Senior academics at the University of Cambridge are expected to debate the future of a controversial new animal testing laboratory.
Plans for the laboratory were originally put forward in May 2000
First proposed in May 2000, plans for the £20m laboratory in Cambridge are still awaiting approval from the office of the deputy prime minister, John Prescott.
On Tuesday academics will discuss a report which alleged university authorities did not give the complete picture when the plans were first put before the university's own governing body, the Regent House.
The report by the Board of Scrutiny, the university's official watchdog, claims the extent of animal experiments at the site was kept hidden.
As a result it says, the Regent House passed the plan without knowing the true nature of it.
Chairman of the Board of Scrutiny, Professor John Spencer, said: "We certainly don't think this was a proper thing to have done."
'Outrageous and immoral'
Gillian Evans, professor of medieval theology at the university and member of the Regent House, described the move as "outrageous and immoral".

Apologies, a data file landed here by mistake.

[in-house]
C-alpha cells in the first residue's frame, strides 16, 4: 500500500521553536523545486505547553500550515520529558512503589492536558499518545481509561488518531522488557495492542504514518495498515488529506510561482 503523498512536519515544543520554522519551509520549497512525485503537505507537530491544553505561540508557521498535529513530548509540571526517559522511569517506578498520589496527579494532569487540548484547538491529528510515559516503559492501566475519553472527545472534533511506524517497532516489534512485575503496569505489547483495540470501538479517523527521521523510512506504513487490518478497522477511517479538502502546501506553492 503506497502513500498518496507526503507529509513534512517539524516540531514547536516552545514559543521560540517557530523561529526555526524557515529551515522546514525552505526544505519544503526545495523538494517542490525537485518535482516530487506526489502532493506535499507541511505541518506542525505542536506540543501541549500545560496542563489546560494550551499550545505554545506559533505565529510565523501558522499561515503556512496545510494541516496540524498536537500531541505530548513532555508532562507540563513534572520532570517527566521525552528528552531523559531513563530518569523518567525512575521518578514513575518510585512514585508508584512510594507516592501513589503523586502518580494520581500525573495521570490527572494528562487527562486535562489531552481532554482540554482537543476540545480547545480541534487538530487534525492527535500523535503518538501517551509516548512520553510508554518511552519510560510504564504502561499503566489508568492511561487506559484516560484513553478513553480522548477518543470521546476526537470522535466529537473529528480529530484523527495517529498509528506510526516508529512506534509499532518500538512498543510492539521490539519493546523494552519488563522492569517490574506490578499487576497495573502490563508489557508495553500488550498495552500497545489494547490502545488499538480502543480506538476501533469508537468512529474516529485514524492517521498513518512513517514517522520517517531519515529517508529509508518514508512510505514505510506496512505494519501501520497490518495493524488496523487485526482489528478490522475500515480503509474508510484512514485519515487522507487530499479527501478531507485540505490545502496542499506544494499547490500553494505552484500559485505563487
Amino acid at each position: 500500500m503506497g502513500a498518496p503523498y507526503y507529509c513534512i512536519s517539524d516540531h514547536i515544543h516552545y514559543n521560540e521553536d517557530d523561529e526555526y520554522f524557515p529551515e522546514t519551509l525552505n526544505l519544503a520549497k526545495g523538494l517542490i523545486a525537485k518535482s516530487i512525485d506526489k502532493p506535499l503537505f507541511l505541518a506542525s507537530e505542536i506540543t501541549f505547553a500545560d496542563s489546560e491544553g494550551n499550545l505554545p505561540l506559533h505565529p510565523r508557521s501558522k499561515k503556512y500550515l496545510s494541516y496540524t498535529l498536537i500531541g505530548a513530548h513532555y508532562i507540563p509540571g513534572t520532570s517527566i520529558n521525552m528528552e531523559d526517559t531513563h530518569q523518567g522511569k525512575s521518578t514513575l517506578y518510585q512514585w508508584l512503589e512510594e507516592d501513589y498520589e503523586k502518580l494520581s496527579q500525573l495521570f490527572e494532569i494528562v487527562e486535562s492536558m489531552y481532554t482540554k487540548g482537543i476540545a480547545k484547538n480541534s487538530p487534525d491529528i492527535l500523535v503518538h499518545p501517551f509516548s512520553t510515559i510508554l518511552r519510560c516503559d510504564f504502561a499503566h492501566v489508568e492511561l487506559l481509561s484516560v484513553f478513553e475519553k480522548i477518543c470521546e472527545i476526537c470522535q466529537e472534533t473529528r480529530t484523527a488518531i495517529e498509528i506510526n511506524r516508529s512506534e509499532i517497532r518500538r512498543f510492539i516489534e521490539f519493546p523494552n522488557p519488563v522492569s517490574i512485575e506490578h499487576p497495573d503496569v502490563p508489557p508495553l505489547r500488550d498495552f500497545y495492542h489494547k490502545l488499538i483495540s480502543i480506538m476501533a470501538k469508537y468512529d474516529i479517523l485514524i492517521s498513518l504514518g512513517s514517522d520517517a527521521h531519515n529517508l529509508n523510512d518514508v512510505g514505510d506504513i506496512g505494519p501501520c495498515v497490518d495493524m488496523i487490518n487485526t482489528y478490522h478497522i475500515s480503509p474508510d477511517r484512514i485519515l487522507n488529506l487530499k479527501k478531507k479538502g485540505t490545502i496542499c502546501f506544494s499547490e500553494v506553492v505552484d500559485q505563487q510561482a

She said: "To find that we are being expected to approve something without knowing the real details is very frightening."
South Cambridgeshire District Council has twice refused permission for the facility and the university appealed against the decision.
While senior academics debate the plans on Tuesday at the Senate House, the animal activist organisation Animal Aid, has called for a demonstration.
The planned laboratory provoked uproar among anti-vivisectionists for its proposed use of marmosets and macaque monkeys.
Scientists insist the experiments are crucial for researching incurable diseases such as Alzheimer's and Parkinson's.